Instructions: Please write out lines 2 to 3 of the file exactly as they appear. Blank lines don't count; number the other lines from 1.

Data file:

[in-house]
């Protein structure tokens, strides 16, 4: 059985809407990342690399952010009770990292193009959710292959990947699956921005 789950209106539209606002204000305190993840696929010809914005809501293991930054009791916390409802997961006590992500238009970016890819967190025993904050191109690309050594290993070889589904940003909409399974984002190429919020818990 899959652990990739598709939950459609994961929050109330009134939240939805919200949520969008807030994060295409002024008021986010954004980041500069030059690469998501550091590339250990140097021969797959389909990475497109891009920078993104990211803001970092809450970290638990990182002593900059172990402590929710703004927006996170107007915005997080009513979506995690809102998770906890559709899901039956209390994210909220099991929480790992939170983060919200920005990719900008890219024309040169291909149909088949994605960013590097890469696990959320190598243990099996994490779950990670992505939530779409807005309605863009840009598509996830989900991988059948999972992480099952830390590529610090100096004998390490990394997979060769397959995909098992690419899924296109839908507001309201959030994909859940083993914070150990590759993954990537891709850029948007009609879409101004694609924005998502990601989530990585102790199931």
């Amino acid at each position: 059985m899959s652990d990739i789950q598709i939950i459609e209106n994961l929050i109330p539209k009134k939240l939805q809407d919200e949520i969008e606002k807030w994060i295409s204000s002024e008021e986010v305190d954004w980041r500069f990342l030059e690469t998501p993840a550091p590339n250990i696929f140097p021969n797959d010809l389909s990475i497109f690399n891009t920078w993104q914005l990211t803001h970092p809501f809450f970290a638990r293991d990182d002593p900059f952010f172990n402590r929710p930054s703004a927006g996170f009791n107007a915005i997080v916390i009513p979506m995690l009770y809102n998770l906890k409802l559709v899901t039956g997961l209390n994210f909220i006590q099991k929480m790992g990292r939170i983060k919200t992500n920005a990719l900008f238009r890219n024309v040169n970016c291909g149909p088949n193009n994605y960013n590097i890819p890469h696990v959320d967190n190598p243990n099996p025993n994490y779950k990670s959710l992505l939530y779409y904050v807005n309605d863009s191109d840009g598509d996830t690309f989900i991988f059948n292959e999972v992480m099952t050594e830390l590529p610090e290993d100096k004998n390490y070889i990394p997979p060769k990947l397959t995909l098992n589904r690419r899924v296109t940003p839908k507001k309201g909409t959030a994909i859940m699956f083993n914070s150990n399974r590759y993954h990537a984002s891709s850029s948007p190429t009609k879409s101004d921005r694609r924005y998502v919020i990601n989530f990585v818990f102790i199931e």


């Protein structure tokens, strides 16, 4: 059985809407990342690399952010009770990292193009959710292959990947699956921005 789950209106539209606002204000305190993840696929010809914005809501293991930054009791916390409802997961006590992500238009970016890819967190025993904050191109690309050594290993070889589904940003909409399974984002190429919020818990 899959652990990739598709939950459609994961929050109330009134939240939805919200949520969008807030994060295409002024008021986010954004980041500069030059690469998501550091590339250990140097021969797959389909990475497109891009920078993104990211803001970092809450970290638990990182002593900059172990402590929710703004927006996170107007915005997080009513979506995690809102998770906890559709899901039956209390994210909220099991929480790992939170983060919200920005990719900008890219024309040169291909149909088949994605960013590097890469696990959320190598243990099996994490779950990670992505939530779409807005309605863009840009598509996830989900991988059948999972992480099952830390590529610090100096004998390490990394997979060769397959995909098992690419899924296109839908507001309201959030994909859940083993914070150990590759993954990537891709850029948007009609879409101004694609924005998502990601989530990585102790199931």
């Amino acid at each position: 059985m899959s652990d990739i789950q598709i939950i459609e209106n994961l929050i109330p539209k009134k939240l939805q809407d919200e949520i969008e606002k807030w994060i295409s204000s002024e008021e986010v305190d954004w980041r500069f990342l030059e690469t998501p993840a550091p590339n250990i696929f140097p021969n797959d010809l389909s990475i497109f690399n891009t920078w993104q914005l990211t803001h970092p809501f809450f970290a638990r293991d990182d002593p900059f952010f172990n402590r929710p930054s703004a927006g996170f009791n107007a915005i997080v916390i009513p979506m995690l009770y809102n998770l906890k409802l559709v899901t039956g997961l209390n994210f909220i006590q099991k929480m790992g990292r939170i983060k919200t992500n920005a990719l900008f238009r890219n024309v040169n970016c291909g149909p088949n193009n994605y960013n590097i890819p890469h696990v959320d967190n190598p243990n099996p025993n994490y779950k990670s959710l992505l939530y779409y904050v807005n309605d863009s191109d840009g598509d996830t690309f989900i991988f059948n292959e999972v992480m099952t050594e830390l590529p610090e290993d100096k004998n390490y070889i990394p997979p060769k990947l397959t995909l098992n589904r690419r899924v296109t940003p839908k507001k309201g909409t959030a994909i859940m699956f083993n914070s150990n399974r590759y993954h990537a984002s891709s850029s948007p190429t009609k879409s101004d921005r694609r924005y998502v919020i990601n989530f990585v818990f102790i199931e």